Now that we've had a few moments to recover from the inundation of year-end lists that closed out 2014, here's a brief recap of some nice things that were said about Kathy Page's Alphabet as we were on the cusp of ringing in 2015.
- Over at Salon's "What to Read Awards: Top critics choose the best books of 2014" feature, Laurie Muchnick, a fiction editor of Kirkus Reviews and the president of the National Book Critics Circle, was asked "What book sits outside your list, but has either been overlooked or deserves more attention? Something you really liked deserving of an extra look?" Guess what she chose?:
One book that I would like to have seen get more attention is Alphabet by Kathy Page, from the small Canadian press Biblioasis. It’s a sort of Clockwork Orange update: A man convicted of murdering his girlfriend volunteers for a special program designed to reprogram criminals by making them face their crimes head-on, but he’s not prepared for the humiliation involved.
- And at The Boston Globe, the amazing Liberty Hardy of RiverRun Bookstore (who also kindly included Biblioasis as the only Canadian Press in her BookRiot "Must-Read Books from Indie Presses" round-up) chose Alphabet as her Pick of the Week for the week of December 13th.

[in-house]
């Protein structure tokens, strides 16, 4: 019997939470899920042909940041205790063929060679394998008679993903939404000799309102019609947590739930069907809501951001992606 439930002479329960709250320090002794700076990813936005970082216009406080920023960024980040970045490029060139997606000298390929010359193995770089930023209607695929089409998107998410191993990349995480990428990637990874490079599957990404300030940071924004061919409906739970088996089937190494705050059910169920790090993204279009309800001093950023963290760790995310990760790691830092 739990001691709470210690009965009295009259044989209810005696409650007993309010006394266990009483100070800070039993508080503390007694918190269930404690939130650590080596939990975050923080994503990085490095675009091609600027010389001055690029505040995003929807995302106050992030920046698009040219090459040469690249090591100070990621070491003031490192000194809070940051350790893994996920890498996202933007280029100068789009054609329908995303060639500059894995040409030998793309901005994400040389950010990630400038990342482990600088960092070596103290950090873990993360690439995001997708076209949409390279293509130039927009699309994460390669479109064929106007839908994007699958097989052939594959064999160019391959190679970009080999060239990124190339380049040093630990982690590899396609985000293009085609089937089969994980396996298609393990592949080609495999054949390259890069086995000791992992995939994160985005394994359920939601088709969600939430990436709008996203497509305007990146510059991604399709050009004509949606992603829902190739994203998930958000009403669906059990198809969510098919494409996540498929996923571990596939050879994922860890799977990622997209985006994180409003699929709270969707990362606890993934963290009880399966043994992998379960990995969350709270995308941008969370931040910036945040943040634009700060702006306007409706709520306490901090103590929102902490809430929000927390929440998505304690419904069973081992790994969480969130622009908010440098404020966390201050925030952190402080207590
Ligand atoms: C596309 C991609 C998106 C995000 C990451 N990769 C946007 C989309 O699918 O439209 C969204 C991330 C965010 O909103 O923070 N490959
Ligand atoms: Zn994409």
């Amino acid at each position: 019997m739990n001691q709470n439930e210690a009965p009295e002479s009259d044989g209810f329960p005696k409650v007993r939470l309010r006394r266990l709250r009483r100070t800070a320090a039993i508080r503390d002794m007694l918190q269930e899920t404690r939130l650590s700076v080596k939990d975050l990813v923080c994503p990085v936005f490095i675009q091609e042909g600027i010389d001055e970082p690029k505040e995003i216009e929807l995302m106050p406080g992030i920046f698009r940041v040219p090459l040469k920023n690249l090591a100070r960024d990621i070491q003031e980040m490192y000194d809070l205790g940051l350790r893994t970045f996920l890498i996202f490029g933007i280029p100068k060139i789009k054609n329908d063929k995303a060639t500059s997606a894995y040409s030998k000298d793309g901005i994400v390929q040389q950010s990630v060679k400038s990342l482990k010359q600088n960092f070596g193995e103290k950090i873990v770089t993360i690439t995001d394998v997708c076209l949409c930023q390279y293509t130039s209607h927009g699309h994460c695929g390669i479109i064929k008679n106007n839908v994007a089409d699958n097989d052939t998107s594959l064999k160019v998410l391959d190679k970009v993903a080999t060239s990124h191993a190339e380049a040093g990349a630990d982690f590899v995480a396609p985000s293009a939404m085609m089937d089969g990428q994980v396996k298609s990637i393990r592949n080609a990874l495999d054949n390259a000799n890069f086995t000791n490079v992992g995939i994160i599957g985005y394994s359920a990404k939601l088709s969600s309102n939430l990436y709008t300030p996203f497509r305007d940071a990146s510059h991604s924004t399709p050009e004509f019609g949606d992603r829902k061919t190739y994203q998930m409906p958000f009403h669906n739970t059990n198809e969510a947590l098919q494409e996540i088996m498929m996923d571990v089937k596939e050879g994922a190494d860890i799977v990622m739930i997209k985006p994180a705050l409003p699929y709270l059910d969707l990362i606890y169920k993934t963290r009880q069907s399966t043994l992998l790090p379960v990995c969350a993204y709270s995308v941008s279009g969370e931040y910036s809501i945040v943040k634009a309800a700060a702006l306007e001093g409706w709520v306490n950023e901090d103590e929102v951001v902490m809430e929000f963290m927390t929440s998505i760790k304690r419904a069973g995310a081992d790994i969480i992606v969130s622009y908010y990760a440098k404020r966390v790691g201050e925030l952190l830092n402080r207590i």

- Moving on to The Brooklyn Paper, Jess Pane, bookseller at one of our most beloved Indies, Greenlight Bookstore, championed Alphabet as her favourite book of the year:
This is my favorite book of the year. Kathy Page puts you inside the head of Simon. He’s in jail and doesn’t understand his rage. He’s murdered his girlfriend. He learns the alphabet and begins writing anonymous letters to women. He pretends to be someone else — someone who loves art — until someone figures him out and asks him for the truth, and it all unravels. This book is about identity, the prison system, and how to love yourself when you’ve been beaten down.- And last but not least, if you still have a moment to spare, I swear you'll not regret dropping in at The Rumpus for Leland Cheuk's fantastic and appreciative dual review of Alphabet and Paradise and Elsewhere. Here's a taste:
Studies have shown that reading literary fiction increases a reader’s ability to empathize. In her first books to be published in the U.S., Giller Prize-nominated British author Kathy Page puts that theory to a rigorous test. Would you like to spend 300 pages in the mind of a murderer? How about fourteen stories replete with the vengeful whispers from those vanquished by the injustices of globalization? In both the novel Alphabet and the story collection Paradise and Elsewhere, Page demonstrates that she is a master provocateur, unafraid to ask unpleasant questions about contemporary society...